Trams in Amsterdam
Trams in Amsterdam city centre are the most efficient form of public transport with the majority running from Centraal Station to the east, south and west of the city. A number of other Amsterdam trams connect these lines in a half circle shape. Amsterdam is broken into zones with the cost of every trip on trams in Amsterdam based on the number of zones that you travel. If you buy a ticket while you are on the tram, one zone for an adult is €1.60 while each additional zone will cost you an extra €0.80. This charge is the same for seniors and children if you forget to purchase your ticket before boarding. If you want to save money on trams in Amsterdam consider buying a strippenkaart which reduces costs and makes travel much easier.
Taxis in Amsterdam
Amsterdam has an efficient public transport system and is very accessible by foot so taking taxis in Amsterdam is not recommended. Amsterdam taxis are notoriously difficult to hail from the street but there are ranks outside Centraal Station, the bus station at the junction of Kinkerstraat and Marnixstraat, Rembrandtplein and Leidseplein. Taxis in Amsterdam have clear signs on their roofs and blue license plates. They are relatively safe but no cheaper than any other European cities.
Cycling in Amsterdam
Amsterdam is the perfect place to explore by bicycle indeed it is often referred to as the City of Bikes. There are bike hire shops all over Amsterdam and you can rent a bicycle in all train stations. As well as cycling in Amsterdam itself, the perfectly flat surrounding countryside also feels like it was made for cycling enthusiasts so try to squeeze in a quick cycling trip out of town. There are bicycle lanes that are marked out by white lines but be warned, cyclists still need to watch out for cars, trams and pedestrians. To hire a bike you will need to have some form of identification such as a passport and a deposit is usually required. When cycling in Amsterdam, keep in mind that cycling two abreast is against the law, along with not having reflector bands on both the front and back wheels of you bike. Theft of bicycles is also prevalent so if you are cycling in Amsterdam make sure you securely lock it to a lamppost or railing.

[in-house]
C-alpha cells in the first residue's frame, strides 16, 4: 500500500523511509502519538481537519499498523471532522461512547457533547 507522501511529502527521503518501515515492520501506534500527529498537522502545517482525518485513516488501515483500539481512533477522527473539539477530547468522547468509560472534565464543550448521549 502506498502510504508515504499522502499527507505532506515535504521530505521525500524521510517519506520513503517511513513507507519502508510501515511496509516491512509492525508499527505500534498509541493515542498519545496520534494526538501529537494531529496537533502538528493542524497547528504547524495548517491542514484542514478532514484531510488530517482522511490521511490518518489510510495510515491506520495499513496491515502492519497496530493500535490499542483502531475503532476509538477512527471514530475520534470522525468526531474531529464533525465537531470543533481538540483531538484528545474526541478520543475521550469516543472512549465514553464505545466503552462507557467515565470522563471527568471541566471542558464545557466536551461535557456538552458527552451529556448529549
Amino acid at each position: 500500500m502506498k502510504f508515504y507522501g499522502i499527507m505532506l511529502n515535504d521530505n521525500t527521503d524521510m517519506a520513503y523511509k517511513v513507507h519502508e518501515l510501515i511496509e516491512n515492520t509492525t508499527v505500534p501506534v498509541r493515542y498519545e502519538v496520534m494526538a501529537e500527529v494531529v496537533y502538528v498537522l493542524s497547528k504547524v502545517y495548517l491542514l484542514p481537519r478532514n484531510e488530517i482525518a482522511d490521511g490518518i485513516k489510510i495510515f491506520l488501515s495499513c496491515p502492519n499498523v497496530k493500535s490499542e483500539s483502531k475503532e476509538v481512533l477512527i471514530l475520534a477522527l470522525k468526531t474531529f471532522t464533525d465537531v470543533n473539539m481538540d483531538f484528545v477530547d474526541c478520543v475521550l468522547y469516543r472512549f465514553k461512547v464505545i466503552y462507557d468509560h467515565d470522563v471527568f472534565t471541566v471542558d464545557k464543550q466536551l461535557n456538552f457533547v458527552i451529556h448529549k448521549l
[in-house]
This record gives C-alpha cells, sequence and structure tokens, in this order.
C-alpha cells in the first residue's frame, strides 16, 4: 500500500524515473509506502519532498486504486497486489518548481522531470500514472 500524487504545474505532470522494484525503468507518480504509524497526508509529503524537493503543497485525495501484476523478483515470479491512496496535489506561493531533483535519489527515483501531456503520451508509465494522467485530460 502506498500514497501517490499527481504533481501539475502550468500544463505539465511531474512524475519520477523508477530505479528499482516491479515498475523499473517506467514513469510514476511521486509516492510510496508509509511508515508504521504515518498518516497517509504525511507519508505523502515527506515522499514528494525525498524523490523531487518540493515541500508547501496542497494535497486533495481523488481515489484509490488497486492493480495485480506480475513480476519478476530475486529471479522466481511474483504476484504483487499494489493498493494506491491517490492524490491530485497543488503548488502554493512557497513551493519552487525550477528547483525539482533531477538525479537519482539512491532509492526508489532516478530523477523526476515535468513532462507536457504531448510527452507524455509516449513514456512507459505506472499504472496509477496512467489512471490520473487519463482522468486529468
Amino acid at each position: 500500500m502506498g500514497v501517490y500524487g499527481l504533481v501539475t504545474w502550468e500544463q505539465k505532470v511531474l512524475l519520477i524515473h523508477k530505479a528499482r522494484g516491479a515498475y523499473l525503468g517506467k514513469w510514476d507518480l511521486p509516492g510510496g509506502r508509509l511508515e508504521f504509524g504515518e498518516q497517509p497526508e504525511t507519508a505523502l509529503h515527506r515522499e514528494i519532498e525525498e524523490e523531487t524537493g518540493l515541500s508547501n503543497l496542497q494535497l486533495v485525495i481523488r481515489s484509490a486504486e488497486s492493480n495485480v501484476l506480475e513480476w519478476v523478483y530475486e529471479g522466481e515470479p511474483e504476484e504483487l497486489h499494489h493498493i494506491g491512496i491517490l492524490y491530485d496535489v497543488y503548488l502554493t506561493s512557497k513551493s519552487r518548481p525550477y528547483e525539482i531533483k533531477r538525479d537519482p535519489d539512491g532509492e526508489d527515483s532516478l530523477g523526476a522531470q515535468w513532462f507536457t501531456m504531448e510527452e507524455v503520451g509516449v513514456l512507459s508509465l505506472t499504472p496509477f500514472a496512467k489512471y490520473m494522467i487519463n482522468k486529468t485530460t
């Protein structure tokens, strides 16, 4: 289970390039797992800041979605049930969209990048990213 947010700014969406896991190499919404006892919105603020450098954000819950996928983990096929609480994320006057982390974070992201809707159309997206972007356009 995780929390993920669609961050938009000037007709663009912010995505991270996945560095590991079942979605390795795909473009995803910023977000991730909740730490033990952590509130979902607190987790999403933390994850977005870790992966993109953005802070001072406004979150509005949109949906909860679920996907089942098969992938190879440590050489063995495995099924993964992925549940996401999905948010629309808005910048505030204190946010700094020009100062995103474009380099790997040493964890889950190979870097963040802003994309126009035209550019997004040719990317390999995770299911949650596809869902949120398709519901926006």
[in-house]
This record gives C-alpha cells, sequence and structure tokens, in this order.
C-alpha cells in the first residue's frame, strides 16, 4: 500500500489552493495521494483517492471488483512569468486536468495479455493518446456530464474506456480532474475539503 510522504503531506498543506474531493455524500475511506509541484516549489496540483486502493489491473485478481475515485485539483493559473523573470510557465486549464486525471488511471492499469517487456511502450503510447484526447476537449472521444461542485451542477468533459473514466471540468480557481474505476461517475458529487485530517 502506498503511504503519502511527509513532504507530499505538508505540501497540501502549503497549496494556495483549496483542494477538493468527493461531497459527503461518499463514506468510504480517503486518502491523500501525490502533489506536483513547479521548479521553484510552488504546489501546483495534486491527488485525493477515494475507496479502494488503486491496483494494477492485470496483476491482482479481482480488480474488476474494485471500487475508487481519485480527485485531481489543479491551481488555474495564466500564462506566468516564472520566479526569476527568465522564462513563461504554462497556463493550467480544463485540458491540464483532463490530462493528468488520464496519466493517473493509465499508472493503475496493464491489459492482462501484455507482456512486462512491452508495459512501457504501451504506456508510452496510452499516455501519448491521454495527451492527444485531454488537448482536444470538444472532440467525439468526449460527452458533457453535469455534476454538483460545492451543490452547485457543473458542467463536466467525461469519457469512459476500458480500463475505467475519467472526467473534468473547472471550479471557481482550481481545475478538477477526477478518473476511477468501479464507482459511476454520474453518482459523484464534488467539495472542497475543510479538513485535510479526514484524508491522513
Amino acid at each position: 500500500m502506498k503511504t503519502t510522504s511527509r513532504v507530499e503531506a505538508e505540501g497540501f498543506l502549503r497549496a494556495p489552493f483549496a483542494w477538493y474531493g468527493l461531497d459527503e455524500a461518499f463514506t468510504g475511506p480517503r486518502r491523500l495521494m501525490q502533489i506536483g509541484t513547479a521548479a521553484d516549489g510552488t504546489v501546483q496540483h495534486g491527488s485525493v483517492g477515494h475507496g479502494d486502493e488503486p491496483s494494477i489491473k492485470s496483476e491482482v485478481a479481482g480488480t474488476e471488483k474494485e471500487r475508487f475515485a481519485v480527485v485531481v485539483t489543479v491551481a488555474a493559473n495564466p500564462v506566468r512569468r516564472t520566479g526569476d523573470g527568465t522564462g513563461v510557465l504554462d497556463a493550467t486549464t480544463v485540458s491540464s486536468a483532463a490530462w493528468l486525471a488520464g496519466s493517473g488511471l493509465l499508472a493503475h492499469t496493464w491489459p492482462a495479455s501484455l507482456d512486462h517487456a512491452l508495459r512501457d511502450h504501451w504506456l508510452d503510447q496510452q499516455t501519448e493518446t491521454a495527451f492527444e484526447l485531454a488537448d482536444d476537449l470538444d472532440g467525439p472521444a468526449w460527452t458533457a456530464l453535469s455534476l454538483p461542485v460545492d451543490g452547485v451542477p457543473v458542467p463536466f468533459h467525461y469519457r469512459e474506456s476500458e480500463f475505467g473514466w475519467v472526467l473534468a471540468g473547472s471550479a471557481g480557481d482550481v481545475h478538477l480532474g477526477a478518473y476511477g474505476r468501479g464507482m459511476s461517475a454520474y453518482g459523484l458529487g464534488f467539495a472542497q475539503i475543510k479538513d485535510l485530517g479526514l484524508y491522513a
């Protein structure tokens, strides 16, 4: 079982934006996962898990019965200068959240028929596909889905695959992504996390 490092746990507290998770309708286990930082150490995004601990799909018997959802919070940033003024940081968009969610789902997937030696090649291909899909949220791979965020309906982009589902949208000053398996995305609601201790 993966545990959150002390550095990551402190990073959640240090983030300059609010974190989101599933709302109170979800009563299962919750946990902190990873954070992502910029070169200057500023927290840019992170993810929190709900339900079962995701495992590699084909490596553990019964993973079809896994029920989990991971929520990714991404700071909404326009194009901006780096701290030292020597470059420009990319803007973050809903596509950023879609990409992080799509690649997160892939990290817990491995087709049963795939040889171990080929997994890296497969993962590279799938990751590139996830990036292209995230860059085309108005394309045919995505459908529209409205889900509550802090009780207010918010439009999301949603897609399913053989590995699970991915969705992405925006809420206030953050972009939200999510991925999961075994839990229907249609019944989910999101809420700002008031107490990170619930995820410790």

Water transport in Amsterdam
Water transport in Amsterdam is a popular and efficient way of getting around the city. Amsterdam's canals and main river are often enjoyed by those in water taxis which can be booked in advance or even hailed at the dock outside Centraal Station. Water transport in Amsterdam can often be faster than transport on land and will give you a unique view of the city. Some water transport in Amsterdam is free including the ferry between the centre of Amsterdam and the north of the city via the IJ channel. These boats leave from Waterplein West dock on De Ruijterkade behind Centraal Station. One route goes to Buiksloterweg, with ferries running every five to ten minutes, while a second ferry travels to IJplein, a more easterly point on the north shore, every ten to 15 minutes. For tourists, water buses can also be a popular way to travel as they bring you to, or close to, many of the city's top museums, attractions and sights. This method of water transport in Amsterdam has three routes, the Green Line, Red Line and Blue Line and buses stop at landmarks such as Centraal Station, Westermarkt, Leidseplein, Rijksmuseum, Waterlooplein and east Amsterdam.